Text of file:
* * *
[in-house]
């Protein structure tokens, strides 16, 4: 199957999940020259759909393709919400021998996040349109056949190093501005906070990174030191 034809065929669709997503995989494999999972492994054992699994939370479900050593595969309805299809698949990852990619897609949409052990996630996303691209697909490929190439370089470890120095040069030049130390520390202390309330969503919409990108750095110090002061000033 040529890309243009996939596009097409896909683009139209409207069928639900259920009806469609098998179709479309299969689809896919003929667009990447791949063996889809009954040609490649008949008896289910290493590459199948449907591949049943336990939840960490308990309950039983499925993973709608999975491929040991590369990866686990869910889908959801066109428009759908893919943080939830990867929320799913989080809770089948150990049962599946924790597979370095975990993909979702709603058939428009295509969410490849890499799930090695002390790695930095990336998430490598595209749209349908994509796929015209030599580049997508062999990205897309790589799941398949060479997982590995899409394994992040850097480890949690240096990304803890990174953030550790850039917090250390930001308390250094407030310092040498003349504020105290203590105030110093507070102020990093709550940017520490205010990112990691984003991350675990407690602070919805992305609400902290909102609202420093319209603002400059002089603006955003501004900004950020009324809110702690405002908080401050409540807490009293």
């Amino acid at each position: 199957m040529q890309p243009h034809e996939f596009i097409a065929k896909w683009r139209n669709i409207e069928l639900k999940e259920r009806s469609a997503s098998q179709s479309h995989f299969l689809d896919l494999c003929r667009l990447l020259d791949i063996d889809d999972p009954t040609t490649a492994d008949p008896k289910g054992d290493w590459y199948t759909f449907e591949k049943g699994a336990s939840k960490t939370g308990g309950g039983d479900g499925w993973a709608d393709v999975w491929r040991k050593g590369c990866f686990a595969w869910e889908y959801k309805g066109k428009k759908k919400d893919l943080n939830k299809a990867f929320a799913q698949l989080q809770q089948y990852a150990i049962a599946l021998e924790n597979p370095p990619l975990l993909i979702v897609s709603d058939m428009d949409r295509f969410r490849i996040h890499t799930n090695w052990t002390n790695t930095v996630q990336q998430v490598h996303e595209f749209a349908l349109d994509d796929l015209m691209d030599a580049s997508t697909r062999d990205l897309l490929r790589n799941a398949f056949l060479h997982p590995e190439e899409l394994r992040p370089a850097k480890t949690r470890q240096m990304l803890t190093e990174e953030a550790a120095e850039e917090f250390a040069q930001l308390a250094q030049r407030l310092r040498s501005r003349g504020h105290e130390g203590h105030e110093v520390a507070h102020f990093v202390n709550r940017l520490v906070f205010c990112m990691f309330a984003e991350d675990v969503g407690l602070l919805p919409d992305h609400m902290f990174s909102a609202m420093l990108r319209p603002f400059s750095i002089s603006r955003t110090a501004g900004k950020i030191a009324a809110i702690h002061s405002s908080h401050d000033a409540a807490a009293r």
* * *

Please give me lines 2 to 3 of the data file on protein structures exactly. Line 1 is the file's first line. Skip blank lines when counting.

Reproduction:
């Protein structure tokens, strides 16, 4: 199957999940020259759909393709919400021998996040349109056949190093501005906070990174030191 034809065929669709997503995989494999999972492994054992699994939370479900050593595969309805299809698949990852990619897609949409052990996630996303691209697909490929190439370089470890120095040069030049130390520390202390309330969503919409990108750095110090002061000033 040529890309243009996939596009097409896909683009139209409207069928639900259920009806469609098998179709479309299969689809896919003929667009990447791949063996889809009954040609490649008949008896289910290493590459199948449907591949049943336990939840960490308990309950039983499925993973709608999975491929040991590369990866686990869910889908959801066109428009759908893919943080939830990867929320799913989080809770089948150990049962599946924790597979370095975990993909979702709603058939428009295509969410490849890499799930090695002390790695930095990336998430490598595209749209349908994509796929015209030599580049997508062999990205897309790589799941398949060479997982590995899409394994992040850097480890949690240096990304803890990174953030550790850039917090250390930001308390250094407030310092040498003349504020105290203590105030110093507070102020990093709550940017520490205010990112990691984003991350675990407690602070919805992305609400902290909102609202420093319209603002400059002089603006955003501004900004950020009324809110702690405002908080401050409540807490009293």
């Amino acid at each position: 199957m040529q890309p243009h034809e996939f596009i097409a065929k896909w683009r139209n669709i409207e069928l639900k999940e259920r009806s469609a997503s098998q179709s479309h995989f299969l689809d896919l494999c003929r667009l990447l020259d791949i063996d889809d999972p009954t040609t490649a492994d008949p008896k289910g054992d290493w590459y199948t759909f449907e591949k049943g699994a336990s939840k960490t939370g308990g309950g039983d479900g499925w993973a709608d393709v999975w491929r040991k050593g590369c990866f686990a595969w869910e889908y959801k309805g066109k428009k759908k919400d893919l943080n939830k299809a990867f929320a799913q698949l989080q809770q089948y990852a150990i049962a599946l021998e924790n597979p370095p990619l975990l993909i979702v897609s709603d058939m428009d949409r295509f969410r490849i996040h890499t799930n090695w052990t002390n790695t930095v996630q990336q998430v490598h996303e595209f749209a349908l349109d994509d796929l015209m691209d030599a580049s997508t697909r062999d990205l897309l490929r790589n799941a398949f056949l060479h997982p590995e190439e899409l394994r992040p370089a850097k480890t949690r470890q240096m990304l803890t190093e990174e953030a550790a120095e850039e917090f250390a040069q930001l308390a250094q030049r407030l310092r040498s501005r003349g504020h105290e130390g203590h105030e110093v520390a507070h102020f990093v202390n709550r940017l520490v906070f205010c990112m990691f309330a984003e991350d675990v969503g407690l602070l919805p919409d992305h609400m902290f990174s909102a609202m420093l990108r319209p603002f400059s750095i002089s603006r955003t110090a501004g900004k950020i030191a009324a809110i702690h002061s405002s908080h401050d000033a409540a807490a009293r």